The motto at Maple Elementary is “Be Your Best,” a mantra that its principal, Dr. Juan Manuel Santos, took on as a personal challenge to empower teachers and students to grow in their abilities each and every day.

This commitment to his school won Dr. Santos the honor of being named as the 2016 recipient of the inaugural Mentoring Minds Administrator of the Year Award from the California Association of Latino Superintendents and Administrators (CALSA). Cheryl Triplett, a first-grade teacher at Maple Elementary, summed it up: “Dr. Santos works very hard every single day being a presence in our school. His presence causes not only the teachers but also the students and the support staff to want to step forward and do their best and be their best. This is his motto, but it all comes from him being his best and being there for us in every way.”

Since winning the award this summer, Dr. Santos has been promoted to be a district administrator for Conejo Valley USD in California. His story emphasizes the importance of mentorship for school leaders (both given and received), a top priority for CALSA, and we were lucky enough to talk with Dr. Santos about the impact of the organization and how it’s changed his approach to leadership.

Be inspired to “Be Your Best” as you watch Dr. Santos in action and learn from his work at Maple Elementary. Read on for the full interview.

Q: What do you see that needs to be changed in schools?

I’m most passionate about getting everybody to the table and providing opportunities to every student. We’re seeing students, who are most often of color, come into our school system millions of words behind, and we need to get those students to participate and be a part of the process. I can’t say that what we are doing now is not necessarily working; it just needs to be tweaked. Our teachers are doing wonderful things in the classroom; we just need to keep educating them.

That means changing their education as teachers, and changing the classroom by taking teachers out of the silo mentality. Many times teachers never get a chance to visit other classrooms. So if we can mentor them, connect them with another teacher, or find ways for them to explore beyond their own classroom, they will grow. The best ideas will create the best classrooms. And the best classrooms will educate kids regardless of their color and regardless of language barriers.


Dr. Santos addresses a school assembly at Maple Elementary with the school motto on the screen behind him.

Q: What is your role in mentoring teachers as a principal?

Leadership and mentoring are very important. I believe that we are all mentors and leaders here at Maple Elementary, no matter what your position is. To me, it’s about empowering individuals. Unfortunately, in many schools, there tends to be a top-down approach; that doesn’t work. The only way to achieve true ownership is to get people involved and provide them opportunities.

I’ve been fortunate in that I’ve had teachers come and ask me, “Hey, can I do this in my classroom?” My answer is never “no.” I ask, “Well, have you done the research and really looked into it?” If they have, why not empower them to do it? It will result in them doing great things for kids, and that’s what we’re here for!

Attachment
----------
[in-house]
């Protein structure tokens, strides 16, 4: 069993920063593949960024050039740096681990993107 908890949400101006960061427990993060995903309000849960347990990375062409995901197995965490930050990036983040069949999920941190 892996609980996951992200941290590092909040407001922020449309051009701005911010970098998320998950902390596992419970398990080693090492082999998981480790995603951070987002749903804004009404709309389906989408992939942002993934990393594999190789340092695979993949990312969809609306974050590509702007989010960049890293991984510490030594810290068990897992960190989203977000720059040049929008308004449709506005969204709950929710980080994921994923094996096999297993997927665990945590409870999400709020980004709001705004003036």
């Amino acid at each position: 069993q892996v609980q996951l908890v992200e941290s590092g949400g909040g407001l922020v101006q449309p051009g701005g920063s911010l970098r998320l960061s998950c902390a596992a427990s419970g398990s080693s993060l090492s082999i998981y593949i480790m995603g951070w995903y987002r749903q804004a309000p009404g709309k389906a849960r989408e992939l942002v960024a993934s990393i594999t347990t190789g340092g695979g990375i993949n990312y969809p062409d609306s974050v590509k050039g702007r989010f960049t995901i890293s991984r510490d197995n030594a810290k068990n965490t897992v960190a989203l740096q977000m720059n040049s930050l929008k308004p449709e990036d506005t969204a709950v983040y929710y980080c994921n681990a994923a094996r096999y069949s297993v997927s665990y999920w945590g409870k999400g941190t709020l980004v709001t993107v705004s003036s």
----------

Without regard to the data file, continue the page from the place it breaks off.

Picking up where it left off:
It’s always remembering the “why”—why are we here? To me, that’s the first step in leadership— mentoring. My philosophy is that no one really cares how much you know until they know how much you care.

Dr. Santos participates in field day at Maple Elementary.

Dr. Santos participates in field day at Maple Elementary.

Q: What role has mentorship played in your career as an administrator?

When I first started the Protégé mentoring program at CALSA, my mentor shared with me the importance of getting the chip off my shoulder. Growing up as a person of color in Central California, I was angry, and I didn’t know I had that anger in me. Through CALSA, I’ve been able to channel my passions—not to come off through aggression but through passion and excitement about motivating others. It’s changed my life; it really has. As a result, I just want to keep giving back to the organization. So, you’ll still see me with the Protégé mentoring program. I want to share my vision and the vision of our organization, which is to help all students—more specifically students who are at risk, which at our schools tend to be Latino students and students of color.

Q: How has CALSA helped to shape your trajectory as an administrator?

Within CALSA, I’ve been a part of a cohort that includes six superintendents who have been instrumental in helping me grow. I came into the organization as “Mr. Santos,” and now I’m “Dr. Santos” because they encouraged me to go back and get my doctorate. They’ve encouraged me to take a more active position, and every time I speak to them they tell me, “You can do this.” It’s definitely a support, hearing from someone who will be honest with me. These people truly care about each other and are truly familia.

Thank you to Dr. Juan Manuel Santos for sharing his insight with us! Dr. Santos is the 2016 recipient of the inaugural Mentoring Minds Administrator of the Year Award from CALSA. Dr. Santos served as the principal of Maple Elementary in Newbury Park, California, prior to his recent promotion as the director of Student Support Services for Conejo Valley USD.